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University of Virginia Clinic


Domestic violence is a distinctive and complex type of violence. The intimate relationship between the victim and the perpetrator is historically construed as private and therefore beyond the reach of law. The often hidden site of the violence buttresses this conceptualization. The victim is often financially dependent on her abuser, and other economic and familial factors complicate the victim’s response to abuse. Moreover, women who complain of domestic violence frequently face intimidation, retaliation, and stigmatization, and thus incidents of domestic violence are notoriously under-reported and under-prosecuted throughout the world, including the United States.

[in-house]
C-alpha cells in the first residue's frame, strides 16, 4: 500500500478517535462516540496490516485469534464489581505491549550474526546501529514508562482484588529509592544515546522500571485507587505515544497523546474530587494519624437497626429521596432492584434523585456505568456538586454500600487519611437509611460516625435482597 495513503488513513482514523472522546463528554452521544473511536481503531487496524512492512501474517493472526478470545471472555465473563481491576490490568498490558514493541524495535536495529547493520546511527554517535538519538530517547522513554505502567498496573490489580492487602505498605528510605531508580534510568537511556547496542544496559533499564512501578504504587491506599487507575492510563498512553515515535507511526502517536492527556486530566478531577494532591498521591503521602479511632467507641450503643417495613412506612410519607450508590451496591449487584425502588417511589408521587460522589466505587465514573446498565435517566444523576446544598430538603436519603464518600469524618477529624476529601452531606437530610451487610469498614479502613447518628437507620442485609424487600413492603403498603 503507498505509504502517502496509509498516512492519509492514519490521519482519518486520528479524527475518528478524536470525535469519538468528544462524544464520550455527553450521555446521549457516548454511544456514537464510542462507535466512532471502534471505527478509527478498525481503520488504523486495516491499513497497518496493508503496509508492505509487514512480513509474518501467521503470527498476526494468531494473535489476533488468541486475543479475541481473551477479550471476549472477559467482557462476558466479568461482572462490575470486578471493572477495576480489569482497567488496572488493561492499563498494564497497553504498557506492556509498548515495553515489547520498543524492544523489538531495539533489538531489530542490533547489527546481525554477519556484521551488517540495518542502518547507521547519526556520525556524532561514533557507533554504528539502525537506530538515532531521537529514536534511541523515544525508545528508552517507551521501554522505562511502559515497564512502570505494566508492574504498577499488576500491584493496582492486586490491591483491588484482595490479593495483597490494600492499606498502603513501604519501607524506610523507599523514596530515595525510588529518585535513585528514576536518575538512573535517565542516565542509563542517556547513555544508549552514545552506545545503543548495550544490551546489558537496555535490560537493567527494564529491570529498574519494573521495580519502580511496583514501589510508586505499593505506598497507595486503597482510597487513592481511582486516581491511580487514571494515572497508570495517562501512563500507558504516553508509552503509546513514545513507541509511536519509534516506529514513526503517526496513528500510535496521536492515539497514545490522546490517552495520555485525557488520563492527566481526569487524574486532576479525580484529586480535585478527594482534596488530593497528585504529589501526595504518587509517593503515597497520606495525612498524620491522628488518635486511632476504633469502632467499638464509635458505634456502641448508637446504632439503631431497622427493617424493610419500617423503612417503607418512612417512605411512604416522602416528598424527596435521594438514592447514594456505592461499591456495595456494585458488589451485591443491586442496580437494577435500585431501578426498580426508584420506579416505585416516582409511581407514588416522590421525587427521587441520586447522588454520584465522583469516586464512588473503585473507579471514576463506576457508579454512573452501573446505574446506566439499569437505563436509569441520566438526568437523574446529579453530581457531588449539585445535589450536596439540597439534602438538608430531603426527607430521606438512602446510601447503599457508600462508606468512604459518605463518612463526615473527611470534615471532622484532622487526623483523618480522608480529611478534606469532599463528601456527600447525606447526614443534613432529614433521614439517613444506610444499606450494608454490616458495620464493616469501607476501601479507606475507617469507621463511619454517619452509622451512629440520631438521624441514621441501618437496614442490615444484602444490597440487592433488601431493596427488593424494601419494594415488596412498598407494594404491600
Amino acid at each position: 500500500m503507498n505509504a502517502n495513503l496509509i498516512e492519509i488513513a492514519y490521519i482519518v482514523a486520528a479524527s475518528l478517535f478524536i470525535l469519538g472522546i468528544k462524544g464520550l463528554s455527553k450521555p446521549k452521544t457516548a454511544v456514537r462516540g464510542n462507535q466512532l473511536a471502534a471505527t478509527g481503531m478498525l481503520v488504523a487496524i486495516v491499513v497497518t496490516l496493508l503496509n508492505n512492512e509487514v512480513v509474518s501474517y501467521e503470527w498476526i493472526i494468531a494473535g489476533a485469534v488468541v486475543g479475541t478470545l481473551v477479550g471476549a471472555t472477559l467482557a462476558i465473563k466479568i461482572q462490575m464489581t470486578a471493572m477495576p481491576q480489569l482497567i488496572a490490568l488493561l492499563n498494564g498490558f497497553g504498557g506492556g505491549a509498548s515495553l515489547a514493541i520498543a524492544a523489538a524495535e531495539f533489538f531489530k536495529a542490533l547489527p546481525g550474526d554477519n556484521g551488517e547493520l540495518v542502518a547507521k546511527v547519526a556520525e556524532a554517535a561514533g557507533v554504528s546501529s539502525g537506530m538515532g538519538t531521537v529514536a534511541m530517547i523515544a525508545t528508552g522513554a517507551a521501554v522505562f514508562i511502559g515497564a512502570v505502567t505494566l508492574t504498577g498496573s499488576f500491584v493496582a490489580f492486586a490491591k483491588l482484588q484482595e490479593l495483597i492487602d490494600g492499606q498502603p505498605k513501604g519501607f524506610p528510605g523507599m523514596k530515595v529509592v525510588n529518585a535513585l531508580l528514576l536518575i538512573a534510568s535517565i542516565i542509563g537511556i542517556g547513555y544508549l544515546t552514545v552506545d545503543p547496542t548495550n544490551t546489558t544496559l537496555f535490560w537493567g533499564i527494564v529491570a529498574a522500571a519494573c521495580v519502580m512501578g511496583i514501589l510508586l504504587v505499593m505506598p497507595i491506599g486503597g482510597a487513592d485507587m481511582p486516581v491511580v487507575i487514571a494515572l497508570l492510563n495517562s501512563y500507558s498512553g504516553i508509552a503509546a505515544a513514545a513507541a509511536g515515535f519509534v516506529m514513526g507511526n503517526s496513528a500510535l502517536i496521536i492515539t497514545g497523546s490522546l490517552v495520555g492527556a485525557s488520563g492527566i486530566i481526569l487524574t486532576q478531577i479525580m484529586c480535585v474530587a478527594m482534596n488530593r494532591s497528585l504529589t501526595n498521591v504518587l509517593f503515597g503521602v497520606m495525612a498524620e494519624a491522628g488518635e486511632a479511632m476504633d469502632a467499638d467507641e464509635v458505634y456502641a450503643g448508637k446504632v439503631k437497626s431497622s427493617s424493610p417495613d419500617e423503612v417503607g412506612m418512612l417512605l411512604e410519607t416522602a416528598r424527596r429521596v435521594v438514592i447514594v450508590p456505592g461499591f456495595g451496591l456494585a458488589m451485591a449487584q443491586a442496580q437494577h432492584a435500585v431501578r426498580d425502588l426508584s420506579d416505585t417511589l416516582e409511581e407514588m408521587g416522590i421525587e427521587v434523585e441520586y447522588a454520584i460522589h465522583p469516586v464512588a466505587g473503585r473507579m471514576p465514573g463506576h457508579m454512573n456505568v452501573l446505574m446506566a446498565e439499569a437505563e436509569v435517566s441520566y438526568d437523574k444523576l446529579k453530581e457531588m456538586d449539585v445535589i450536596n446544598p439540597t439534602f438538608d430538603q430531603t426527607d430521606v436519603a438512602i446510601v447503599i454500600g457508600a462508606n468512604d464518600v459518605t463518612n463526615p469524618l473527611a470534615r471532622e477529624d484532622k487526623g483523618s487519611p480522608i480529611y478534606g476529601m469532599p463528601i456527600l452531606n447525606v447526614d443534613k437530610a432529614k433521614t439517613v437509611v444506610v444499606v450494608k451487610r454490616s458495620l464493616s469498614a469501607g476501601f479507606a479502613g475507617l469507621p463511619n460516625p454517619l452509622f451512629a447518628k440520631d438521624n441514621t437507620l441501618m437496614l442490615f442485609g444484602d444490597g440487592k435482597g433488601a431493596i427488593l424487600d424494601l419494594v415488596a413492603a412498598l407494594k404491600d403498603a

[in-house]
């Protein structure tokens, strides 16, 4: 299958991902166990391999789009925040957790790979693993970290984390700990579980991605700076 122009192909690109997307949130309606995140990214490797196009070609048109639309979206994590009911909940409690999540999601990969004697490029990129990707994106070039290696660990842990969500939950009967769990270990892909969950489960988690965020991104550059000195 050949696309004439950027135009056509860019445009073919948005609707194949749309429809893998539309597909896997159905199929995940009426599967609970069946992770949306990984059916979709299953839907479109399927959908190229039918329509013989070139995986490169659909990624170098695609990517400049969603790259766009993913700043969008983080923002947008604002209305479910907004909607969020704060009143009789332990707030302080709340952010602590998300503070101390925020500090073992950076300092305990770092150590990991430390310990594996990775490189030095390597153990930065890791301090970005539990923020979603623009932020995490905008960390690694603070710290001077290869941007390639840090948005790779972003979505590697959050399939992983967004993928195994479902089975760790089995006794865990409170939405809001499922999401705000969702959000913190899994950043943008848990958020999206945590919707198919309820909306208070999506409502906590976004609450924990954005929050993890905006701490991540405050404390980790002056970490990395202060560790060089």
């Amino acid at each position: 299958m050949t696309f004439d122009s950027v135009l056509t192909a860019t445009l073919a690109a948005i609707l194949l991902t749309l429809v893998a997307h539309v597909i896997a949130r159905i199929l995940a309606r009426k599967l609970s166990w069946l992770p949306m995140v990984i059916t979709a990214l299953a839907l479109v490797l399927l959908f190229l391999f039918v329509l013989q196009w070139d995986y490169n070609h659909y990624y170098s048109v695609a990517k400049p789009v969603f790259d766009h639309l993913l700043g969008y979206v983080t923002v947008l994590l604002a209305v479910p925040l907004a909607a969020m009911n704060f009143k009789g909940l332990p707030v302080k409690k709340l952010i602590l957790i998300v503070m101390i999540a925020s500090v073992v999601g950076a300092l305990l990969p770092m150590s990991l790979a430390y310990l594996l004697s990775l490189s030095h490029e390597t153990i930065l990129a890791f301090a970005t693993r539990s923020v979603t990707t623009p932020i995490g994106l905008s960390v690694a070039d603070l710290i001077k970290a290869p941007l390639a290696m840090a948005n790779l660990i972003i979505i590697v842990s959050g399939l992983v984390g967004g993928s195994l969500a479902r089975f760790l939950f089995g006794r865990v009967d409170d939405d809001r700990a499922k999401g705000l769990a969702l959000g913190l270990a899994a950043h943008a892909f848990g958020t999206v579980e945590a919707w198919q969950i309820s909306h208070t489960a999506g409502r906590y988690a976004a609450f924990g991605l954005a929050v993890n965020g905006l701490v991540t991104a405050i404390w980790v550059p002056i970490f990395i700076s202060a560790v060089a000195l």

Any meaningful analysis of the nature and content of the United States’ obligations with respect to domestic violence must flow from a comprehensive understanding of the reality that States are obliged to address. Until the United States enacts effective preventative and remedial measures to eradicate violence against women within its borders, the promise of women’s rights in the United States will remain a deferred dream.

Each year, between one and five million women in the United States suffer nonfatal violence at the hands of an intimate partner. Domestic violence affects individuals in every racial, ethnic, religious, and age group; at every income level; and in rural, suburban, and urban communities. Notwithstanding the prevalence of domestic violence across demographic categories, it is overwhelmingly a crime perpetrated against women. Women are five to eight times more likely than men to be the victims of domestic violence. The Department of Justice reports that between 1998 and 2002 in the United States, 73% of family violence victims were female, 84% of spouse abuse victims were female, and 86% of victims of violence committed by an intimate partner were female.